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I have an MVC4 website and I'm using the OutputCache to cache the result of a view that displays multiple pages of ranked results. The cached output varies on the Page parameter. The rankings are a function of time, so the results for any given page can be out of sync depending on when they're cached, which is exacerbated by the fact that I'm using an infinite-scroll mechanism where duplicate results can be shown if a result gets pushed to the next page.

The ideal solution to this problem would be to cache some reasonable number of pages all at once. This would require being able to check if the cached output is expired, re-generate cached results if they are expired and then return the cached response. Is this possible?

I should also note that I'm using OutputCaching with the Azure Output caching provider, and I have a dedicated caching role (Note: not the shared caching service).

Any help would be greatly appreciated.

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This would require being able to check if the cached output is expired, re-generate cached results if they are expired and then return the cached response. Is this possible?

This is exactly how OutputCaching works - request a page, if it exists in cache and isn't expired, retrieve it from cache, otherwise, render page and update the cache.

If the data really is this dynamic, you are probably causing more work/problems by caching the output without realizing any gains in performance (KISS applies here! Don't create a solution for a problem if you can avoid the problem in the 1st place).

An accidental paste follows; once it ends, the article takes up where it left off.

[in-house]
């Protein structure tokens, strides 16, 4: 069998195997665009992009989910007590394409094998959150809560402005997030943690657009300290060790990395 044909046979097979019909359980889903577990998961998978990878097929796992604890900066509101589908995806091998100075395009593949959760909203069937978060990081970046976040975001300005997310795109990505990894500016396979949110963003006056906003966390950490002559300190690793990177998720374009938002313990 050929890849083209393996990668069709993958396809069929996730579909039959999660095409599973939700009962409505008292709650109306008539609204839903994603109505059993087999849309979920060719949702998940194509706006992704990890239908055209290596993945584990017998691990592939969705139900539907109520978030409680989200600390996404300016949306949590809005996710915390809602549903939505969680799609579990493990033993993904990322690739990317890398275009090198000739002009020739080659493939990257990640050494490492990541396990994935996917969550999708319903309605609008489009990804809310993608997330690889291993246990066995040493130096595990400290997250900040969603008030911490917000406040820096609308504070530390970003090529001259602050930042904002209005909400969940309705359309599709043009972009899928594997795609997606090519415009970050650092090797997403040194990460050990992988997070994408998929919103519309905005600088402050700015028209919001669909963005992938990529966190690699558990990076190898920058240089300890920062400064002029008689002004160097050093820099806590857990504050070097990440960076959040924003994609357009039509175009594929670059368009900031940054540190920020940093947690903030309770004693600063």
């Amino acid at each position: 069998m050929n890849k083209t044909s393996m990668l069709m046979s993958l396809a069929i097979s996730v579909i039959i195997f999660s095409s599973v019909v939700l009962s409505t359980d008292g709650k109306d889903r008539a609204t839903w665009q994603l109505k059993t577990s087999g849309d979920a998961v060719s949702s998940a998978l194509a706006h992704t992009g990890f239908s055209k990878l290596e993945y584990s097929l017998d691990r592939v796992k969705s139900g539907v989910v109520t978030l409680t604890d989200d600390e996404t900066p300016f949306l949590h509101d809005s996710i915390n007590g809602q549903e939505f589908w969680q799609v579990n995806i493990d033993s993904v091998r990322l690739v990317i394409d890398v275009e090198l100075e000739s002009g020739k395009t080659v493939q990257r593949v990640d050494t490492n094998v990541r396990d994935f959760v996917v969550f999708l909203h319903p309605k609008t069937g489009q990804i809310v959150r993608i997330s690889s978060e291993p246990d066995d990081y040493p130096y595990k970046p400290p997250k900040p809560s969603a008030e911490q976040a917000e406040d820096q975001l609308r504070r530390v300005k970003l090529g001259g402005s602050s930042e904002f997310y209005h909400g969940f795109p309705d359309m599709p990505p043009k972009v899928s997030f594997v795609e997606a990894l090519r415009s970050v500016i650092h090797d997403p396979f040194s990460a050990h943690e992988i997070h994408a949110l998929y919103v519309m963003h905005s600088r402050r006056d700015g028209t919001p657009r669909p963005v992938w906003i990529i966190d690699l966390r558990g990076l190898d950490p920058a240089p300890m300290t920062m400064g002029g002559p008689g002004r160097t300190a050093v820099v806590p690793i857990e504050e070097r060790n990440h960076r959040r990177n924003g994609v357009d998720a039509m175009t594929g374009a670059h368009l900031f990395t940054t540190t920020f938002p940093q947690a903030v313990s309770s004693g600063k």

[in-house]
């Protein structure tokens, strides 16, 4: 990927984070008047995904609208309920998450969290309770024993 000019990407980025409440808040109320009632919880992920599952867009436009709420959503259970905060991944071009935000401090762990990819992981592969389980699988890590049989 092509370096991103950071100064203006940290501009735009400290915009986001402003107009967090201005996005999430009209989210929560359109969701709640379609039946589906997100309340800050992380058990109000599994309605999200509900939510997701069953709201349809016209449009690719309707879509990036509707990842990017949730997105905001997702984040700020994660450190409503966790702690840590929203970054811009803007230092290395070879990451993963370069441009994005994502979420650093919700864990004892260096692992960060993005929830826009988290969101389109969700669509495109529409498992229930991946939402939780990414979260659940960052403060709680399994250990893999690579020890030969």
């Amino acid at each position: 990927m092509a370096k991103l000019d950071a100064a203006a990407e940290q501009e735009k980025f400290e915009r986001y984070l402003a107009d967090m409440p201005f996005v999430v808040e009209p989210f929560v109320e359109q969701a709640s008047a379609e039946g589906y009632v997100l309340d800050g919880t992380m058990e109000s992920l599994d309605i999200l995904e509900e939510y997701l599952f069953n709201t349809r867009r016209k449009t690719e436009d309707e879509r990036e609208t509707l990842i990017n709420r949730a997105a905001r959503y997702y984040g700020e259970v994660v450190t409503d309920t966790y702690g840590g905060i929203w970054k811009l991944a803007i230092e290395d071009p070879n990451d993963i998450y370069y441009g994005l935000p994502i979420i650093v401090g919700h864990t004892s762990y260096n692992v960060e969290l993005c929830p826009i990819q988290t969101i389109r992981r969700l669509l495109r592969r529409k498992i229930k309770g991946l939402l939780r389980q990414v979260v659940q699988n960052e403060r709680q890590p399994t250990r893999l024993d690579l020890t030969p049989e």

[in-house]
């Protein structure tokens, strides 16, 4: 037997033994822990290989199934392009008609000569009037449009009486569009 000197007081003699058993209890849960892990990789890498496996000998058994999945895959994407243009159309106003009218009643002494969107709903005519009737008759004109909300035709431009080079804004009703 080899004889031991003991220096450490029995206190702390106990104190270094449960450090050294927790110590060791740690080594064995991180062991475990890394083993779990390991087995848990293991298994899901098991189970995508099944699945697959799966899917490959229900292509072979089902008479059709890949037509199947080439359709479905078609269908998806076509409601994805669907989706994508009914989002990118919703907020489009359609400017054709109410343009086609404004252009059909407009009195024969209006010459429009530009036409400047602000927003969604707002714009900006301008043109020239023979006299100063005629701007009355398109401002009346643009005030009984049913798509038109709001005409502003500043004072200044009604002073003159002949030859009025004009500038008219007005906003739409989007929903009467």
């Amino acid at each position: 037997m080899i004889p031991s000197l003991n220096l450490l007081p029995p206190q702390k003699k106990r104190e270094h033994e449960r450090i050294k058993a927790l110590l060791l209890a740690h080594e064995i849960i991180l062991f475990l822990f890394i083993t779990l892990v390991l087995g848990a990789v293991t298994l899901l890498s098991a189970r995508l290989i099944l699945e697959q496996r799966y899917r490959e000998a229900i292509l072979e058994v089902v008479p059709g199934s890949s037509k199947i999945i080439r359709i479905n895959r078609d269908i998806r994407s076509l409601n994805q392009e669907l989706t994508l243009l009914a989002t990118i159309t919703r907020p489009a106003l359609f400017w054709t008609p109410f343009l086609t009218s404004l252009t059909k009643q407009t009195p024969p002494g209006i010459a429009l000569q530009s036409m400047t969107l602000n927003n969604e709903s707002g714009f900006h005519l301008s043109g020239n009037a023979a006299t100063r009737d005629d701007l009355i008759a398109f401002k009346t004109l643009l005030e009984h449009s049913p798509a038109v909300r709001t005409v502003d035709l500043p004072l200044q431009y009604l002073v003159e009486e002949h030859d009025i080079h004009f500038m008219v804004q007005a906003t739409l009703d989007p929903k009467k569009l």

However, to architect a solution as you describe (if really required) could be done with an Azure Queue and a Worker Role. Have your ratings engine stuff a value in the queue when a rating is added/updated. Then, have the Worker Role poll the Queue every second (for example) for values. If a value is found, the have the Worker Role do a web request against the cached page. This will update the output cache if it has expired. However, you are still limited by the cache expiration. unless you do something like from this SO post):

HttpResponse.RemoveOutputCacheItem() is probably the method you want to use. If you can figure out what name the actions are cached under, you can remove just the specific action (try setting a breakpoint or dumping all of the names of cached items to the screen)

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I realize that's how OutputCaching, but it's all done behind the scenes. Like I said, in order to page through say, 10 pages of results without duplicate results, all 10 pages would have had to be generated at the same time using the same resultset. –  w.brian Mar 13 '13 at 1:36

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